Although it is too early to evaluate the reforms initiated by the NDA government, the direction and the speed with which the government has implemented these elicit hopes of better growth in 2015. While the global economy is expected to grow marginally, by 3.1% next year, India’s economy is likely to grow by 5.9%—the second-highest among the world’s large economies—as per a UN report.
The economic survey of India released by OECD expects GDP to grow by 5.4% this fiscal year and by 6.6% in FY16. The reforms have put India on a strong and sustainable growth path.
The Macroeconomic Vulnerability Index (MVI) which adds together the country’s inflation rate, current account deficit and fiscal deficit, constructed by the ministry of finance, indicates that in 2013 India was at the top of the pack on vulnerability with an index value of 22.4, well above that of other countries. Since then, India’s fortunes have improved and it demonstrated the greatest improvement in MVI. Currently, the value of the index is well above 15 (a value below 12 is recognised to be perhaps safer macroeconomic territory). It is expected the index would improve in 2015.
The reforms have been initiated in general and in the area of indirect taxes in particular. This is based on the premise that in addition to important reforms such as liberalising FDI in insurance, two game-changing reforms are on the horizon: (1) the increasing use of direct transfers, combining Aadhaar with the Pradhan Mantri Jan-Dhan Yojana, which could replace the government interventions in the economy in cereals, oilseeds, sugar, fertilisers, kerosene, coal, power, etc; and (2) the likely introduction of GST.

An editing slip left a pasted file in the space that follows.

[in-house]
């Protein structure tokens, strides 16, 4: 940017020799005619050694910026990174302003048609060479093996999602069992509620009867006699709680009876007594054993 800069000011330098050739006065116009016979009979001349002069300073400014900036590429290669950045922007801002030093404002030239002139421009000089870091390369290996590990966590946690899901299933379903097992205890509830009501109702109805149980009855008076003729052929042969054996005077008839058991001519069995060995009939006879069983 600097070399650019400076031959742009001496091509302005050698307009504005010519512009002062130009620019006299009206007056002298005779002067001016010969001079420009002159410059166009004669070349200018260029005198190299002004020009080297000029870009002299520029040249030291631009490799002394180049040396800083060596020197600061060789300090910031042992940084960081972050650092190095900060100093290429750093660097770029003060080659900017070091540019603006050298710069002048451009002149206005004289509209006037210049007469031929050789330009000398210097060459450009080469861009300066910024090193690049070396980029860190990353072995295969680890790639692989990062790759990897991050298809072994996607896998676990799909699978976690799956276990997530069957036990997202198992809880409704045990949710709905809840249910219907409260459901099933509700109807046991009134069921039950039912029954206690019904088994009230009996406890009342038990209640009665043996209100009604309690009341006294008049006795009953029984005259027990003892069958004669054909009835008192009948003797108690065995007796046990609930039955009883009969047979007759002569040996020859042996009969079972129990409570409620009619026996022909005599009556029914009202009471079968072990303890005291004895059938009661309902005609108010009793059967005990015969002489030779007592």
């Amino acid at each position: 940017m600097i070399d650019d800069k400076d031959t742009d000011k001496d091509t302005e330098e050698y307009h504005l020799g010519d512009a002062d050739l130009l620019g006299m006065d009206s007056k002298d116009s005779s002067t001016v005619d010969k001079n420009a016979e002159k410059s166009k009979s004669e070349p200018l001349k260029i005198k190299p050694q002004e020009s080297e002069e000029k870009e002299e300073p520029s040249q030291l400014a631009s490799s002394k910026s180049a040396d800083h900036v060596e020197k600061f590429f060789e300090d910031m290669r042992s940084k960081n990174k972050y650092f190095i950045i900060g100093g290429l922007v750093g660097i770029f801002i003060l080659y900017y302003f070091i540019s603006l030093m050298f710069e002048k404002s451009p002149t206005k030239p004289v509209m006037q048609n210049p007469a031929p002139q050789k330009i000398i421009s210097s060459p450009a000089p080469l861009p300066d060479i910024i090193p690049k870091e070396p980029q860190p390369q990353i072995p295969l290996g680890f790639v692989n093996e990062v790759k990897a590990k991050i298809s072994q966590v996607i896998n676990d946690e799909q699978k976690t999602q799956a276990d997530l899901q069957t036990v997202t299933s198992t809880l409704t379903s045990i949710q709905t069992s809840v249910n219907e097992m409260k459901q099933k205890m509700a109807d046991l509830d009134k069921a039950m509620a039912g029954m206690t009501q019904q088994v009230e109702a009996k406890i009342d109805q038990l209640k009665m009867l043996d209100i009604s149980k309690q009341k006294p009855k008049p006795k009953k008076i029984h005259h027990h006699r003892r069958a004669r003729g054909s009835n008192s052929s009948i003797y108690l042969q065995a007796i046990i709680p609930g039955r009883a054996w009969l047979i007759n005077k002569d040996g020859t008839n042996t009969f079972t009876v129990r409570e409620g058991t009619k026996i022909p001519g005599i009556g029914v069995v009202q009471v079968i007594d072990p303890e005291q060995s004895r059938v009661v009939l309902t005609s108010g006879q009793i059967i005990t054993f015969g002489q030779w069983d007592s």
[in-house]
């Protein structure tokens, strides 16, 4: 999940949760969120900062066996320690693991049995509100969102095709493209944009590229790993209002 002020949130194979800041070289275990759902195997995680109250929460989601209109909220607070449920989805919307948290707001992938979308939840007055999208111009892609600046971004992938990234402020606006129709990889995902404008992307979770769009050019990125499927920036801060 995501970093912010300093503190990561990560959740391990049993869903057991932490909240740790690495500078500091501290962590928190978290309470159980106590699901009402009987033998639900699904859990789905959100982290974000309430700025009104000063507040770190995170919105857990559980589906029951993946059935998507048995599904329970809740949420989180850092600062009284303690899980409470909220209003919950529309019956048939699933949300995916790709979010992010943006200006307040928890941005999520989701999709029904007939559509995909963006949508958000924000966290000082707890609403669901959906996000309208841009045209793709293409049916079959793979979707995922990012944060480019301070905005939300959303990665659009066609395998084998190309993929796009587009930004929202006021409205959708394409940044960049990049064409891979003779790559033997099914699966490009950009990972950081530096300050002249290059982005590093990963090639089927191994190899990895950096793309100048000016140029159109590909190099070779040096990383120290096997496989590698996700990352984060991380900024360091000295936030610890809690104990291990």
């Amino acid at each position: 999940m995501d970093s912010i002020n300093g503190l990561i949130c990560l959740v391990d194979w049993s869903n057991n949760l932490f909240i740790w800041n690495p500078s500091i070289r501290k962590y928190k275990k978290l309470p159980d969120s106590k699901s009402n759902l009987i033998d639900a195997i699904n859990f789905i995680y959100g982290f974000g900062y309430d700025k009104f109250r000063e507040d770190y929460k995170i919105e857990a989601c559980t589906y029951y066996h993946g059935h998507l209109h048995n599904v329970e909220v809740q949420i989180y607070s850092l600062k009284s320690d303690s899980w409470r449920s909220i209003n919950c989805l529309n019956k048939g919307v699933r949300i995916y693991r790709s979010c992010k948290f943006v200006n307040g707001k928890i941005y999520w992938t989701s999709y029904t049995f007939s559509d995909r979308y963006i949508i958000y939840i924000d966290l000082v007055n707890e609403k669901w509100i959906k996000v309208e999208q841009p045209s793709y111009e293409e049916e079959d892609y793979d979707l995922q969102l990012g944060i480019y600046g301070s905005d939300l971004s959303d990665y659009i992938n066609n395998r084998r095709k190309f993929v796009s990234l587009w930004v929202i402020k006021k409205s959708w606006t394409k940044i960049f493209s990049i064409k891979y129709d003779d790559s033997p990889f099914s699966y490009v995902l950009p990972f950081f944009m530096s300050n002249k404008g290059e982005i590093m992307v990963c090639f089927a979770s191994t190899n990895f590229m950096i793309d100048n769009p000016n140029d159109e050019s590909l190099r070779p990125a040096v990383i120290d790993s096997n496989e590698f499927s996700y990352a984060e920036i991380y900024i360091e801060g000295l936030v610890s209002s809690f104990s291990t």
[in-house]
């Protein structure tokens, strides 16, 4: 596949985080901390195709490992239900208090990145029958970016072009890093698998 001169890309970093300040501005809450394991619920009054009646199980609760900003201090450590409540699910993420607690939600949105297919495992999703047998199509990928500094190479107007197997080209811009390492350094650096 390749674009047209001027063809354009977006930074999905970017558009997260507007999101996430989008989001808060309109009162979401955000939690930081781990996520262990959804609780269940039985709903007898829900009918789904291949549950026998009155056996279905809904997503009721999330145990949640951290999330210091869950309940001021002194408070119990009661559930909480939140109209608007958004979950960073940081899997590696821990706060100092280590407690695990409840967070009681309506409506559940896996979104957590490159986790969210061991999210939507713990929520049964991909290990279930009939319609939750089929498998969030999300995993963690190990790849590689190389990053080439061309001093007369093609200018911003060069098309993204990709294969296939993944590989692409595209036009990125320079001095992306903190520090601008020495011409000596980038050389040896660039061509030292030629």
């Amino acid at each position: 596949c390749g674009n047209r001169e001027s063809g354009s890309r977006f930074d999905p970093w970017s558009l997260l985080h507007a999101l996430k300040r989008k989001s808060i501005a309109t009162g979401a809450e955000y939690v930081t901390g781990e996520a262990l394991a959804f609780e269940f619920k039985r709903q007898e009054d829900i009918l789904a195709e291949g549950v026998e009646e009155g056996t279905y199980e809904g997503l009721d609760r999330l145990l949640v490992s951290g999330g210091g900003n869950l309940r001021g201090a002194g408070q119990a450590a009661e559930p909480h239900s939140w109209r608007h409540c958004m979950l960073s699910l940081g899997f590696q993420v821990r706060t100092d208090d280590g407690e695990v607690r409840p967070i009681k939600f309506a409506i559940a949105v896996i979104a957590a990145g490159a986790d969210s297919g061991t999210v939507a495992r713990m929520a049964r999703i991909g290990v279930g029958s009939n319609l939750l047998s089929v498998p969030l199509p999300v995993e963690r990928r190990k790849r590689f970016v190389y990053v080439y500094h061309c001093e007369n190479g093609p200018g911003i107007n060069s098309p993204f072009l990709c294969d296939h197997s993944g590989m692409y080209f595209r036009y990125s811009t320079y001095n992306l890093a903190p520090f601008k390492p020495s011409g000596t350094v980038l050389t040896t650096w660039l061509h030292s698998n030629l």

GST will create a buoyant source of revenue and place the fiscal position on a permanently solid footing. It will help in tax administration and reduce corruption in indirect tax collection. This will serve to make India more of a common market. The elimination of internal barriers to trade should be seen as a positive trade and productivity shock for the Indian economy. Much less recognised is the fact that GST will also be a redistributive exercise, transferring resources to the consuming states.
On many issues, especially GST, the economy-wide impact can only be realised if the states also implement reforms. It is now well recognised that many of the factors affecting economic development in India are no longer controlled by the Centre.
But the structural and administrative aspects of GST at both the central and state levels are very important. While GST rates will be uniform across the country, to give some fiscal autonomy to the Centre and states it has been designed to provide a narrow tax band over and above the floor rates of CGST and SGST. It is important that the variations in the tax rate are kept within limits. The proposed GST introduces the anomaly of having an origin-based tax on interstate trade. It proposes to levy a non-VAT-able Additional Tax, of not more than 1%, on supply of goods in the course of interstate trade or commerce for a period not exceeding two years or more, as recommended by the GST Council. While this seems to be taking care of the revenue loss to the producing states and the quantum of compensation the Centre has to pay, the existence of origin-based interstate tax along with GST needs to be looked into.
Then, there should be a thorough re-engineering of the department of GST at both the levels. Cross-verification of documents must be strengthened under the new regime. There is need for a proper audit plan to cover different economic activities and a large variety of taxpayers, classified according to the level of turnover of goods and services. Finally, the MIS has to be an integrated activity of the SGST and CGST offices.
The government is working on the GSTN, which can dramatically alter tax administration. All these reforms must precede the introduction of GST to realise its full benefits.
By Mahesh C Purohit
The author is Director, Foundation for Public Economics and Policy Research